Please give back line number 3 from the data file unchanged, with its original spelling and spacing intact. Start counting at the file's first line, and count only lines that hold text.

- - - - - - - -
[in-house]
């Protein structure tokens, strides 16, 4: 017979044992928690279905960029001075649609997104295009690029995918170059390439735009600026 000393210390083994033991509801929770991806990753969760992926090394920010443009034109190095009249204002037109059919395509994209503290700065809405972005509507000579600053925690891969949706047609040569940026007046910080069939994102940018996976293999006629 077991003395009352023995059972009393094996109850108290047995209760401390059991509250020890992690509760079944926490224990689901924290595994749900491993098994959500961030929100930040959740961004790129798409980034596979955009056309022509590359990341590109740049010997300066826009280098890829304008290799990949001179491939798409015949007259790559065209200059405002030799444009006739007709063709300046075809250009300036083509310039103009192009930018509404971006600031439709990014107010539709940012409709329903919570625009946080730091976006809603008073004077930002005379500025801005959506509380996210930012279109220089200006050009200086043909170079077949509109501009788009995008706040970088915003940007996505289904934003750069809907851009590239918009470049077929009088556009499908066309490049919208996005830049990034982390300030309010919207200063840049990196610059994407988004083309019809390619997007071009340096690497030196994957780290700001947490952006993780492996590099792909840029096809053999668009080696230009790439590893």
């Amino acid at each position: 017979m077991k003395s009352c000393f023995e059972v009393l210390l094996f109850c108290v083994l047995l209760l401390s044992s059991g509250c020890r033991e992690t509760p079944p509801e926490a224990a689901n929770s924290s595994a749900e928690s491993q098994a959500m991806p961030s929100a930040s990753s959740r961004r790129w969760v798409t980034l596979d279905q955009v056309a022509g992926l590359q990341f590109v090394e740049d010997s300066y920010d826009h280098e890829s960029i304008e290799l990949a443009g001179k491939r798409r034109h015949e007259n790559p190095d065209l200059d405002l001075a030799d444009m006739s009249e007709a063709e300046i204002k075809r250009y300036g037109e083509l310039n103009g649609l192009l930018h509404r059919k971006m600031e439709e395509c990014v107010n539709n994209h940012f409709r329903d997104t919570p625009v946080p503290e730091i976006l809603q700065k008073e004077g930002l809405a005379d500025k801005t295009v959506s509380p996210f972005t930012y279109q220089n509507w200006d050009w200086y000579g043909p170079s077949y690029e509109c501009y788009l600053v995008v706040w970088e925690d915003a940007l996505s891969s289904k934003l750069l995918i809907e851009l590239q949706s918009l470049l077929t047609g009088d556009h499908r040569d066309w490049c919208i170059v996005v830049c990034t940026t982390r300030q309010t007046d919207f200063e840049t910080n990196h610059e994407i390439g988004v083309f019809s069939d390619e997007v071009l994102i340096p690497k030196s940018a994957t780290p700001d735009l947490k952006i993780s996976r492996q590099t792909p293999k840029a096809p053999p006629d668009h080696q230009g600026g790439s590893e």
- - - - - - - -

């Amino acid at each position: 017979m077991k003395s009352c000393f023995e059972v009393l210390l094996f109850c108290v083994l047995l209760l401390s044992s059991g509250c020890r033991e992690t509760p079944p509801e926490a224990a689901n929770s924290s595994a749900e928690s491993q098994a959500m991806p961030s929100a930040s990753s959740r961004r790129w969760v798409t980034l596979d279905q955009v056309a022509g992926l590359q990341f590109v090394e740049d010997s300066y920010d826009h280098e890829s960029i304008e290799l990949a443009g001179k491939r798409r034109h015949e007259n790559p190095d065209l200059d405002l001075a030799d444009m006739s009249e007709a063709e300046i204002k075809r250009y300036g037109e083509l310039n103009g649609l192009l930018h509404r059919k971006m600031e439709e395509c990014v107010n539709n994209h940012f409709r329903d997104t919570p625009v946080p503290e730091i976006l809603q700065k008073e004077g930002l809405a005379d500025k801005t295009v959506s509380p996210f972005t930012y279109q220089n509507w200006d050009w200086y000579g043909p170079s077949y690029e509109c501009y788009l600053v995008v706040w970088e925690d915003a940007l996505s891969s289904k934003l750069l995918i809907e851009l590239q949706s918009l470049l077929t047609g009088d556009h499908r040569d066309w490049c919208i170059v996005v830049c990034t940026t982390r300030q309010t007046d919207f200063e840049t910080n990196h610059e994407i390439g988004v083309f019809s069939d390619e997007v071009l994102i340096p690497k030196s940018a994957t780290p700001d735009l947490k952006i993780s996976r492996q590099t792909p293999k840029a096809p053999p006629d668009h080696q230009g600026g790439s590893e």